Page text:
Shower stimulates nerve endings, creative thought

February 11, 2007|By Tom Keyser | Tom Keyser,New York Times News Service

Ever wonder why, when you skip your morning shower, you can't seem to get going, can't shake the sluggishness that stalks you from your sleep?

Ever had a creative thought while the water cascades down your back?

It's not happenstance that a morning shower energizes you, promotes insightful thinking and makes your skin tingle.

"Being in warm water is a very pleasurable experience, and pleasure is mood-elevating," says Philip Rainer, who works at Karner Psychological Associates in Guilderland, N.Y., and has been a therapist for 23 years, often dealing with matters of mood, pleasure, relaxation and creativity. "Our energy rises as we experience pleasure. It helps to get us alert and awake and in a better mood."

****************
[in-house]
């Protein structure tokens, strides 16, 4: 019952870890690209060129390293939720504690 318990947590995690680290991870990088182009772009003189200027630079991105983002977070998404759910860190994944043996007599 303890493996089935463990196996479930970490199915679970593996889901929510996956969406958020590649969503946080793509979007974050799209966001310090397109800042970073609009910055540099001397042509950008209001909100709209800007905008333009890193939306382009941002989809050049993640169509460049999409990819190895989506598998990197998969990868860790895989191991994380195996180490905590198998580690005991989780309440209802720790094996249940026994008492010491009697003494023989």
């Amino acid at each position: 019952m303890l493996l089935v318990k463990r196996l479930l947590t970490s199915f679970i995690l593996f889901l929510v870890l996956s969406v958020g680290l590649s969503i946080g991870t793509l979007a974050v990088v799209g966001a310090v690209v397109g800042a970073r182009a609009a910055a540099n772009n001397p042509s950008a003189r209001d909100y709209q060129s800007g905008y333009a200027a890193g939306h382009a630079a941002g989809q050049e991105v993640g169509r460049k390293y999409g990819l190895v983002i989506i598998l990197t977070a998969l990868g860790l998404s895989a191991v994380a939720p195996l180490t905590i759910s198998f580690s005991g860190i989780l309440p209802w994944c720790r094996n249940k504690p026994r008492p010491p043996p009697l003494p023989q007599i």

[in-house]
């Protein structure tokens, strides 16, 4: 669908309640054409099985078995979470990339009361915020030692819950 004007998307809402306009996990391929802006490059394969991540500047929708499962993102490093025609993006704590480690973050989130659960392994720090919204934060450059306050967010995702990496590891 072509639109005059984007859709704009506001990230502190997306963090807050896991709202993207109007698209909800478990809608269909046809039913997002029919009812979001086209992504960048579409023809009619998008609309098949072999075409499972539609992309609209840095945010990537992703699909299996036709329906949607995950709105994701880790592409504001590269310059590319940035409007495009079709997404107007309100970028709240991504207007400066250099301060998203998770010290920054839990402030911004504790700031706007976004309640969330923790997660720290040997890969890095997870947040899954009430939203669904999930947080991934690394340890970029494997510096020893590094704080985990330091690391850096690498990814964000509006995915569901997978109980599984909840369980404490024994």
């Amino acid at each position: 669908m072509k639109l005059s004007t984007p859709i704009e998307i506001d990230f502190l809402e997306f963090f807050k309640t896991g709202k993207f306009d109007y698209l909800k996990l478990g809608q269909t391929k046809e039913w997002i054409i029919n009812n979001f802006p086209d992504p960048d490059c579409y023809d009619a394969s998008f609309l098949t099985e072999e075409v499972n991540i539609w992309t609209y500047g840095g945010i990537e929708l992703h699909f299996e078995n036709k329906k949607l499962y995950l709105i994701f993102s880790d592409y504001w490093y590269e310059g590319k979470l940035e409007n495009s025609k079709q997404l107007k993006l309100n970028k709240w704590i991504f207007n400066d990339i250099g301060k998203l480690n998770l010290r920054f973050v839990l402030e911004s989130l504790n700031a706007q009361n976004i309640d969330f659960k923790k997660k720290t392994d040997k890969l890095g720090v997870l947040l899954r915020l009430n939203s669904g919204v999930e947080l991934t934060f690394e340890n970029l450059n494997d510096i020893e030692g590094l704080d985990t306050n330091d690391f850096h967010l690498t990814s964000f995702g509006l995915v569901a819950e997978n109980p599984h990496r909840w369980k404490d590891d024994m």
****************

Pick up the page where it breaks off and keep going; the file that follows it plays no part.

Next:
There's a scientific explanation for that, says Frank Rice, a professor in the Center for Neuropharmacology and Neuroscience at Albany Medical College.

When you take a shower, he says, the warm water running over your body stimulates nerve endings in the epidermis, the outer layer of skin.

"We recently discovered that the cells of the epidermis, called keratinocytes, contain natural opium-related compounds known as beta-endorphins," Rice says.

Beta-endorphins cause a pleasurable sensation when released in the brain.

In a study published in Nature Medicine in 2003, Rice and his colleagues found that stimulation of the uppermost cells of the epidermis, as happens during a shower, causes a release of beta-endorphins that act on nerve endings to cause a soothing sensation.

"Just the stimulation itself raises the awareness level of the brain," Rice says. "That triggers activity that can lead to something that is a new thought."

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